Phosphorylation of IRAK-1, MyD88, TRIF, TECAM-2, IRF-3 protein expression in cytoplasmic extract, and p65 protein levels in nuclear extracts of monocytes were significantly increased in type 2 diabetes compared with control subjects, with no change in total protein and β-actin levels (Fig. 2H), suggesting activation of TLR-mediated signaling cascade (both MyD88-dependent and -independent) in type 2 diabetes. In addition, densitometry ratios further corroborate the data (Fig. 2H).
To further investigate TLR2- and TLR4-mediated inflammation in type 2 diabetes, we measured NF-κB activity in the nuclear extracts of type 2 diabetes and control subject monocytes. Type 2 diabetes showed increased NF-κB p65-dependent DNA binding activity compared with control subjects (P < 0.01) (Fig. 2I). Increased NF-κB activity corresponded to increased systemic inflammation. We measured IL-1β, IL-6, IL-8, MCP-1, IFN-β, and TNF-α serum concentration in type 2 diabetes and control subjects as a functional readout of TLR activation. There was a significant increase in all the proinflammatory mediators in type 2 diabetic subjects compared with control subjects (Fig. 2J and K).
Additionally, there was a significant correlation between BMI and TLR2 expression (r = 0.5; P < 0.05) and TLR4 expression (r = 0.43; P < 0.01) and significant correlation between TLR expression and glucose (TLR2: r = 0.7; TLR4, r = 0.64, P < 0.001), FFA levels (TLR2: r = 0.66; TLR4, r = 0.66, P < 0.05), HOMA-IR (TLR2: r = 0.64; TLR4, r = 0.54, P < 0.005), and A1C (TLR2: r = 0.66; TLR4, r = 0.62, P < 0.001). In addition, HSP60, HSP70, HMGB1, and endotoxin levels significantly correlated with TLR2 expression (r = 0.43, r = 0.64, r = 0.48, and r = 0.16; P < 0.05) and TLR4 expression (r = 0.43, r = 0.65, r = 0.41, and r = 0.21; P < 0.001), respectively. There was a significant correlation between TLR2 expression and IL-1β, TNF-α (r = 0.5, r = 0.5; P < 0.001), MCP-1, and NF-κB (r = 0.42, r = 0.35; P < 0.05) and between TLR4 and IL-1β, TNF-α (r = 0. 56, r = 0.55, P < 0.001), IFN-β, and NF-κB (r = 0.46, r = 0.4, P < 0.05). Because BMI was significantly different between control and type 2 diabetes, additional statistical analyses using BMI as a covariant were performed. TLR2, TLR4 (with and without Pam3CSK4 or LPS), NF-κB, endogenous ligands, CML, and cytokines were significantly higher in type 2 diabetes compared with control subjects (P < 0.001), whereas IL-1β (P = 0.09), IFN-γ (P = 0.16), and endotoxin (P = 0.11) were no longer significant.
The interactions among inflammation, hyperglycemia, insulin resistance, and type 2 diabetes have clear implications for atherosclerosis via the innate immune system. Besides being activators of inflammation under hyperglycemia and insulin resistance (3,5–7), both TLR2 and TLR4 are critical in atherosclerosis (7). In this study, we provided key evidence for increased monocyte TLR2 and TLR4 expression, activation, cofactor expression, ligands, and downstream signaling contributing to systemic inflammation seen in type 2 diabetic subjects. Our observations significantly add to the emerging role of TLRs in atherosclerosis and diabetes and are consistent with other studies in this context (3,7,11). Increased TLR2 and TLR4 expression is demonstrated in atherosclerotic plaque macrophages and in animal models of atherosclerosis. TLR2/4 knockout mice on C57BL6, ApoE−/−, and LDLR−/− background and MyD88 knockout mice show reduced lesion size, lipid content, and macrophage infiltration in plaques and reduced inflammation (22,23).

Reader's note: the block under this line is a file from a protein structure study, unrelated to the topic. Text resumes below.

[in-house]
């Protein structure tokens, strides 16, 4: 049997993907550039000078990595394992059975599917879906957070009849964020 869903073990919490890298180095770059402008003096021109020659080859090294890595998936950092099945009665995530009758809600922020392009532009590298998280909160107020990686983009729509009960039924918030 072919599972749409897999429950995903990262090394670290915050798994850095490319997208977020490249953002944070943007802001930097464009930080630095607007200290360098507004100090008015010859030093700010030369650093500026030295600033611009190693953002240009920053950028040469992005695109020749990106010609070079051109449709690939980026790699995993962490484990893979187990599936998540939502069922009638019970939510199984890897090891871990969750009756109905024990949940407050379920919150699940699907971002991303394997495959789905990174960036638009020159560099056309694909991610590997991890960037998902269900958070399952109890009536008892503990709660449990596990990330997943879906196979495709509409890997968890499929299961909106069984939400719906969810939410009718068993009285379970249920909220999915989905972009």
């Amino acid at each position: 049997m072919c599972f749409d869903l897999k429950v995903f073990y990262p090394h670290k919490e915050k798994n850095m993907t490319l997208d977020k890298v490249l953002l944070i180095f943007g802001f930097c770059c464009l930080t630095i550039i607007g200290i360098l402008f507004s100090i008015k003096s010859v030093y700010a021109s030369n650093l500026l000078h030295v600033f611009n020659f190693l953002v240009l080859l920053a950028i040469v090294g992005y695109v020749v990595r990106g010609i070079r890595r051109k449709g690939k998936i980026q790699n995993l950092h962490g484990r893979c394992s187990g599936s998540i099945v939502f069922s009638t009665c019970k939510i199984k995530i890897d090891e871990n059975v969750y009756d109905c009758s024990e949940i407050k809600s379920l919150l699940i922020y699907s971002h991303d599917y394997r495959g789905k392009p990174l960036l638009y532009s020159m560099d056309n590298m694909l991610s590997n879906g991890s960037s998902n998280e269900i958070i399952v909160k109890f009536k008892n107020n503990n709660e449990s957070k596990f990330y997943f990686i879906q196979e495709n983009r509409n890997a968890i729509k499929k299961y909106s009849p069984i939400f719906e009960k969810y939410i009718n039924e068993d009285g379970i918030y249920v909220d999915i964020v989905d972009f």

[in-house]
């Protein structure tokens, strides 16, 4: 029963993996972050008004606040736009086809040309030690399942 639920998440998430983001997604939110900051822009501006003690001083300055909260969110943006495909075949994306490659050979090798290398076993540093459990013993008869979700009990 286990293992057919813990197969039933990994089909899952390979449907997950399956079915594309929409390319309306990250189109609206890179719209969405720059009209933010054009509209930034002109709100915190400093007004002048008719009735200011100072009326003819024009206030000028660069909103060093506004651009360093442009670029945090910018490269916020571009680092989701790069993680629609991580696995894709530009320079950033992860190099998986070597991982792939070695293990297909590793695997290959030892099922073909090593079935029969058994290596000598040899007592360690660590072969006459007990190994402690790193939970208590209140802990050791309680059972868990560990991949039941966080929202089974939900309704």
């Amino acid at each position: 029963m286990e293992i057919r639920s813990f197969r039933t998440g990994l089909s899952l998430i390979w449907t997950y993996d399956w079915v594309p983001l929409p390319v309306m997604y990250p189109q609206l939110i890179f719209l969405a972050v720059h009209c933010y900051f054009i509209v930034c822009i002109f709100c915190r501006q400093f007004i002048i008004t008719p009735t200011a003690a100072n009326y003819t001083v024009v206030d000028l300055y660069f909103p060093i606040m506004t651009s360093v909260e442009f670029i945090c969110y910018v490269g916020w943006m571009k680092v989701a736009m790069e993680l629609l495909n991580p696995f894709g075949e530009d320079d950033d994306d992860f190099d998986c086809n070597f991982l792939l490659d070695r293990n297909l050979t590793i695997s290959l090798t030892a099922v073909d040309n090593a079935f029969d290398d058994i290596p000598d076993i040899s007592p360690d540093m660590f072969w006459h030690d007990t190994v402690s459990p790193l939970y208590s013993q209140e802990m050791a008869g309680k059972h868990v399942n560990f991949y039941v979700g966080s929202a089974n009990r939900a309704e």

In two recent studies, we showed increased TLR2 and TLR4 expression, TLR ligands, intracellular signaling, and TLR-mediated inflammation in monocytes with significant correlation to A1C levels in type 1 diabetic patients (11,21). Moreover, TLR2/4 expression and activation is increased in human monocytes under hyperglycemia conditions (3). Reyna et al. (15) have shown abnormal TLR4 expression in skeletal muscle of a small number of insulin-resistant subjects, with little information on the TLR4-MyD88 signaling, levels of TLR4 cofactors (CD14/MD-2), TLR4 ligand (endotoxin), and its correlation to TLR4 expression. Moreover, the in vitro experiments in this article with myotubes and FFAs lacked appropriate endotoxin controls, and it is not clear if the study subjects were on any cholesterol-lowering medications, adding complexity to the conclusions. Creely et al. (16) showed increased TLR2 expression in the adipose tissue of type 2 diabetes with strong correlates to endotoxin levels, with no change in TLR4 expression. This study is inconclusive in terms of the lack of TLR4 expression, even under high endotoxin levels, smaller sample size, and minimal patient medication details. Du et al. (24) in a descriptive study showed that monocytes from LADA, (latent autoimmune diabetes in adults) type 2 diabetic patients on sulfonylurea therapy have significantly higher TLR4 and CD14 expression than healthy control subjects, with no mechanistic details. In this context, our study fills in all the above gaps sequentially: First, we provide data on both TLR2 and TLR4 mRNA/protein levels and critical downstream signaling events that follow their ligation in type 2 diabetes; second, we determined cofactors required for TLR2/4 activation; third, we demonstrated ligands in use for TLR2/4 activation; fourth, notably, we and others have shown that statins, thiazolidinediones, and angiotensin receptor blockers downregulate TLRs and our type 2 diabetic patients are not on any of these drugs; fifth, our TLR data showed significant correlation with major clinical estimates of type 2 diabetes, namely adjusted BMI, glucose, HOMA-IR, FFAs, ligands, cytokines; and finally, data are shown for both MyD88-dependent and -independent signaling pathways, which may be acting collectively.